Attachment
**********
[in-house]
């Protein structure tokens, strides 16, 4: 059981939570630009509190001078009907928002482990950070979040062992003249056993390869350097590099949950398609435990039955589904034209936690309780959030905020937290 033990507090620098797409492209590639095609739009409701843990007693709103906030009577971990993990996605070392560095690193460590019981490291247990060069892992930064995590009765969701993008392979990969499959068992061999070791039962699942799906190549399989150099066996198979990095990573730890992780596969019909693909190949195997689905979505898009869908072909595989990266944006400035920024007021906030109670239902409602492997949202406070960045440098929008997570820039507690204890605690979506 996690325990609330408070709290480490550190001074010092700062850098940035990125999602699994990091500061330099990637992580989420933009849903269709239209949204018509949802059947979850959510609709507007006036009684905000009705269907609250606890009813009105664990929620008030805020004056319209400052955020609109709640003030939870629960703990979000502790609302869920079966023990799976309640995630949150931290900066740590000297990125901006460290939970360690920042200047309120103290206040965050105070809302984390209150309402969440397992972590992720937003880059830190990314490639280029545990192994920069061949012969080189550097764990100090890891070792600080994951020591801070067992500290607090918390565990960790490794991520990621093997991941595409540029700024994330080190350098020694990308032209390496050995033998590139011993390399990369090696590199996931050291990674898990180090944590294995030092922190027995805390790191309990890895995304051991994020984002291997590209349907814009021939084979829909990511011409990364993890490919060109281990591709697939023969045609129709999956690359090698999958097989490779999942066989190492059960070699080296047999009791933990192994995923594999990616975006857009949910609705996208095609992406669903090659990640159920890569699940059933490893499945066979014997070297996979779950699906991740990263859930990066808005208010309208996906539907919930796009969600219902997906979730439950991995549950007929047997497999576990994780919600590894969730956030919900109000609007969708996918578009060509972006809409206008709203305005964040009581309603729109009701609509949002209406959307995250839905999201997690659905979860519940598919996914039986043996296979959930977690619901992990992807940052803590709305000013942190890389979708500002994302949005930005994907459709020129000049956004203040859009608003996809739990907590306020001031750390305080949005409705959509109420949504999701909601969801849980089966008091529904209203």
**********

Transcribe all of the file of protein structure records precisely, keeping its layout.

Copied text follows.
[in-house]
């Protein structure tokens, strides 16, 4: 059981939570630009509190001078009907928002482990950070979040062992003249056993390869350097590099949950398609435990039955589904034209936690309780959030905020937290 033990507090620098797409492209590639095609739009409701843990007693709103906030009577971990993990996605070392560095690193460590019981490291247990060069892992930064995590009765969701993008392979990969499959068992061999070791039962699942799906190549399989150099066996198979990095990573730890992780596969019909693909190949195997689905979505898009869908072909595989990266944006400035920024007021906030109670239902409602492997949202406070960045440098929008997570820039507690204890605690979506 996690325990609330408070709290480490550190001074010092700062850098940035990125999602699994990091500061330099990637992580989420933009849903269709239209949204018509949802059947979850959510609709507007006036009684905000009705269907609250606890009813009105664990929620008030805020004056319209400052955020609109709640003030939870629960703990979000502790609302869920079966023990799976309640995630949150931290900066740590000297990125901006460290939970360690920042200047309120103290206040965050105070809302984390209150309402969440397992972590992720937003880059830190990314490639280029545990192994920069061949012969080189550097764990100090890891070792600080994951020591801070067992500290607090918390565990960790490794991520990621093997991941595409540029700024994330080190350098020694990308032209390496050995033998590139011993390399990369090696590199996931050291990674898990180090944590294995030092922190027995805390790191309990890895995304051991994020984002291997590209349907814009021939084979829909990511011409990364993890490919060109281990591709697939023969045609129709999956690359090698999958097989490779999942066989190492059960070699080296047999009791933990192994995923594999990616975006857009949910609705996208095609992406669903090659990640159920890569699940059933490893499945066979014997070297996979779950699906991740990263859930990066808005208010309208996906539907919930796009969600219902997906979730439950991995549950007929047997497999576990994780919600590894969730956030919900109000609007969708996918578009060509972006809409206008709203305005964040009581309603729109009701609509949002209406959307995250839905999201997690659905979860519940598919996914039986043996296979959930977690619901992990992807940052803590709305000013942190890389979708500002994302949005930005994907459709020129000049956004203040859009608003996809739990907590306020001031750390305080949005409705959509109420949504999701909601969801849980089966008091529904209203």